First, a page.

I see this as an amalgamation of ideas from various comics, movies, TV shows (e.g., X-Files, but less UFO-centric) with elaborate plots and constant new revelations and conspiracies within conspiracies. Feel free to ask questions or make your own suggestions to expand on this concept….

* All ideas copyright Christopher Harris, 2013-2018.

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Fan-Cast: FF Villains, part 2: Doctor Doom

“No one rivals Doom! NO ONE! Doom is supreme! There is no power on Earth, no intellect in all creation to equal mine!”  — Doctor Doom, FF #258

When people think of the Fantastic Four’s arch-villain, Doctor Doom is the only logical choice. (Assuming they can only have one, that is.) So, why did I wait until my second FF villains post to cast him? Simply put, I had Puppet Master written up and was finishing Mole Man, when I realized that I had plenty for one post. Plus, there was no reason I had to stress out over trying to get a third done in time, so… I held off ’til this week. Please forgive me. I hope it was worth the wait….

doctordoom_Doctor Doom

Victor von Doom was born & raised among the much-maligned and persecuted Zefiro gypsies in the small Eastern European country of Latveria. He lost his mother (a practitioner of sorcery) when he was four and his father (a healer) when he was eleven, both indirectly due to conflicts with the King and his soldiers. He spent his youth applying his amazing intellect to mastering both science and sorcery and even then vowed to use his knowledge to rule the world.

Doom’s early scientific feats brought him to the attention of both the U.S. military and the scientific establishment. He accepted a full scholarship to State University, where he met Reed Richards and Ben Grimm. The arrogant and reclusive Doom became intellectual rivals with Richards, their competition being quite tense yet productive. (Doom’s work in robotics and time travel were financed by the U.S. military.) Meanwhile, he also continued with his study of the mystic arts, and his experiments in this area sometimes included scientific apparatus. During one of these experiments, Richards happened by and noticed a calculation that was off. Doom refused to listen, and the experiment failed, scarring Doom’s face. He blamed Richards, and thus their rivalry became even more serious and, at times, deadly.

doom-throneGoing into hiding, Doom continued his scientific and sorcerous efforts, including a working prototype of his Time-Platform. A soul-searching trek in the Himalayas led him to a secret order of monks who saved his life. The monks were masters of both technology and mysticism, and he spent the next 5 years mastering all they knew and then some. He became their leader and insisted they call him “Doctor Doom”. When he heard about Richards’ experimental space ship, he became enraged. Then he designed his iconic armor, built by the monks, which serves to cut him off both physically and emotionally from the world. His impatience caused him to don the mask before it finished cooling, thereby grafting it to his face and causing incredible pain.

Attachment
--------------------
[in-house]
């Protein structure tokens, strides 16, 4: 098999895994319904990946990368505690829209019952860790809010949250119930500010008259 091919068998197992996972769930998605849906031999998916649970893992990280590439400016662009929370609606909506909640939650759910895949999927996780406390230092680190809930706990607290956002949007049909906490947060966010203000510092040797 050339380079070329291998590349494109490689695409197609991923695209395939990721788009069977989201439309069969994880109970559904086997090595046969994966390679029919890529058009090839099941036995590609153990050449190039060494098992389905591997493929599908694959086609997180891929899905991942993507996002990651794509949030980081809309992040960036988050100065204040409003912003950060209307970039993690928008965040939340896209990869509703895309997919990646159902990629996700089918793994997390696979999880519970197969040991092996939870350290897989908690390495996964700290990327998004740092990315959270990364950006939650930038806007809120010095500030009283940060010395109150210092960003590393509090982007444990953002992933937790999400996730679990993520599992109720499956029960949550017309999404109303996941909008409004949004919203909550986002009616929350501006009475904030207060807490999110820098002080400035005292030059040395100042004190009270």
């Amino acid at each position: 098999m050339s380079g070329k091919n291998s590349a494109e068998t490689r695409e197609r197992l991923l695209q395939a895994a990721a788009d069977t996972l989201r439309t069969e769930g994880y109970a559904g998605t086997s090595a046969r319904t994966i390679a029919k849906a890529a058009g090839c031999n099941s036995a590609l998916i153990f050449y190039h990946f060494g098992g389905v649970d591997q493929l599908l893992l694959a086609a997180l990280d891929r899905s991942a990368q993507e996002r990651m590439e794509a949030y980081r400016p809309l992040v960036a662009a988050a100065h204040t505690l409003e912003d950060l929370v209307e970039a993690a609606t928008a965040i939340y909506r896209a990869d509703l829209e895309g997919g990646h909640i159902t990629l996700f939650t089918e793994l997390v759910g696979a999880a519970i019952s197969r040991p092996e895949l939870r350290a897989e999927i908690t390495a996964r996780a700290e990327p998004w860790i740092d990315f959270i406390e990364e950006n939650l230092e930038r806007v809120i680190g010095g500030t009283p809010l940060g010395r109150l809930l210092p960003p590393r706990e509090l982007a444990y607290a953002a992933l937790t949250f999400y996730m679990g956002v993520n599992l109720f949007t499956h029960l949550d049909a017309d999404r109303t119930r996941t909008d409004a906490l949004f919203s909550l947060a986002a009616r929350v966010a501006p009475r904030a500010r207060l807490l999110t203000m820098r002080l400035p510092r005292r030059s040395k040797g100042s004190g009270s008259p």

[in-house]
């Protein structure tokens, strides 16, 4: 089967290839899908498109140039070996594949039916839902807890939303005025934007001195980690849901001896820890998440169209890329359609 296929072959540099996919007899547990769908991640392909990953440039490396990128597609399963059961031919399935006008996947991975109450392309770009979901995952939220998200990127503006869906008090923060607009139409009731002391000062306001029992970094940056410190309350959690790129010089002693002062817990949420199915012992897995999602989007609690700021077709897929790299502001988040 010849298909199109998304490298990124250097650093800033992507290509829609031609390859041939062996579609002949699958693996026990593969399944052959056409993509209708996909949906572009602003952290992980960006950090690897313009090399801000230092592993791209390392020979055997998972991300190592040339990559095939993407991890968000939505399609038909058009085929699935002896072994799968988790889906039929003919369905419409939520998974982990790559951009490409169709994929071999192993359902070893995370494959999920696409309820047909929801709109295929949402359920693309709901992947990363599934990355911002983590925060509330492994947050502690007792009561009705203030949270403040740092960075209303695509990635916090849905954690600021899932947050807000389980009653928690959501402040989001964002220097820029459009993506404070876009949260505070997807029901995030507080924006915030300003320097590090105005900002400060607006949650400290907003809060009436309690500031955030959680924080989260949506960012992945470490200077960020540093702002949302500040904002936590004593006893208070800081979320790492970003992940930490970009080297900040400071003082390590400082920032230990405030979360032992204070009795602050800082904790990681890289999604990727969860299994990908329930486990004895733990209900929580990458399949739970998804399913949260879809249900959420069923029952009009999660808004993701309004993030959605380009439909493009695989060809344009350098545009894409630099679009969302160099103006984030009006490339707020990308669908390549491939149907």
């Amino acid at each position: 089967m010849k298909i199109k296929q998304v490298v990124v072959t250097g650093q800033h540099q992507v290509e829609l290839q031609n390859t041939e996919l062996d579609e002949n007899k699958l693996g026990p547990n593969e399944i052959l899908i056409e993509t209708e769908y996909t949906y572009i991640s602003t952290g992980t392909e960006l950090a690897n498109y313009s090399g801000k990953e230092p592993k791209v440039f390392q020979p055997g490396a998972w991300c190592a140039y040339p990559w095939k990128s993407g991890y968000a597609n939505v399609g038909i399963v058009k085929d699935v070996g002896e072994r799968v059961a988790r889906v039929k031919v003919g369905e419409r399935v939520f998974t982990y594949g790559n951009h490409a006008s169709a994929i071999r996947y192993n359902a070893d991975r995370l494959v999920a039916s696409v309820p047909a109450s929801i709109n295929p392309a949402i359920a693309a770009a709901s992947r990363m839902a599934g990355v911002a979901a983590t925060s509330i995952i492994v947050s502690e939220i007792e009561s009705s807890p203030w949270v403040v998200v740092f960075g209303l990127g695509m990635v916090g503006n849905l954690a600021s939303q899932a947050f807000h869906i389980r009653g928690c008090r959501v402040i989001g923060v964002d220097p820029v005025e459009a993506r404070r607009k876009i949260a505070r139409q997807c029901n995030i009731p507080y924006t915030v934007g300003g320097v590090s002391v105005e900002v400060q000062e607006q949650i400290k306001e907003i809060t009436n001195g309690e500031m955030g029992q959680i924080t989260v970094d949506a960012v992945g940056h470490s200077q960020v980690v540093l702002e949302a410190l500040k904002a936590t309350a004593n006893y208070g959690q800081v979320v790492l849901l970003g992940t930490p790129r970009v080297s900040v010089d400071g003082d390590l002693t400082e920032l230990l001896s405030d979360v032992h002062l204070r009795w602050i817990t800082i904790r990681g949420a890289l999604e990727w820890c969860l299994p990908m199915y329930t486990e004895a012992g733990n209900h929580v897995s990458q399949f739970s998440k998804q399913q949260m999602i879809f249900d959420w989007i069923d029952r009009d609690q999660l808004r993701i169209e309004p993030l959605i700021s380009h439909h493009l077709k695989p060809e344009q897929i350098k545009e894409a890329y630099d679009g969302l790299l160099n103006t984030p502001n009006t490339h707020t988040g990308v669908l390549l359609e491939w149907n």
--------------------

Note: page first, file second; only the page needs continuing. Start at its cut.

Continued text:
From there, Doom reunited with the Zefiro tribe and managed to liberate Latveria from King Vladimir’s harsh rule. However, Doom’s rule has been at least as harsh on his subjects, if not more so. He demands absolute loyalty, immediate and unquestioning obedience, and will maim or kill anyone who disobeys or even annoys him. Doom went on to challenge and attack Reed Richards and the rest of the Fantastic Four multiple times over the years. In addition, Doom has fought many other superheroes and villains alike, often personally but also using his Doombots and/or via Machiavellian machinations behind the scenes. There have been occasions when Doom has allied himself with “good guys” to meet a mutual threat. (Current comics even have him forsaking his old ways and taking on the mantle of Iron Man in a quest for redemption and meaning!) But, Doom is at his megalomaniacal best as the incredibly cunning and powerful arch-villain with one of the most brilliant minds (and matching ego) in the world.

Historically, perhaps the three passions that most drive Doctor Doom are 1) his loyalty to Latveria and his Zefiro gypsy clan in particular; 2) his mission to retrieve the soul of his deceased mother from Mephisto; and, of course, 3) his all-consuming hatred for Reed Richards and the desire to prove himself Richards’ intellectual superior.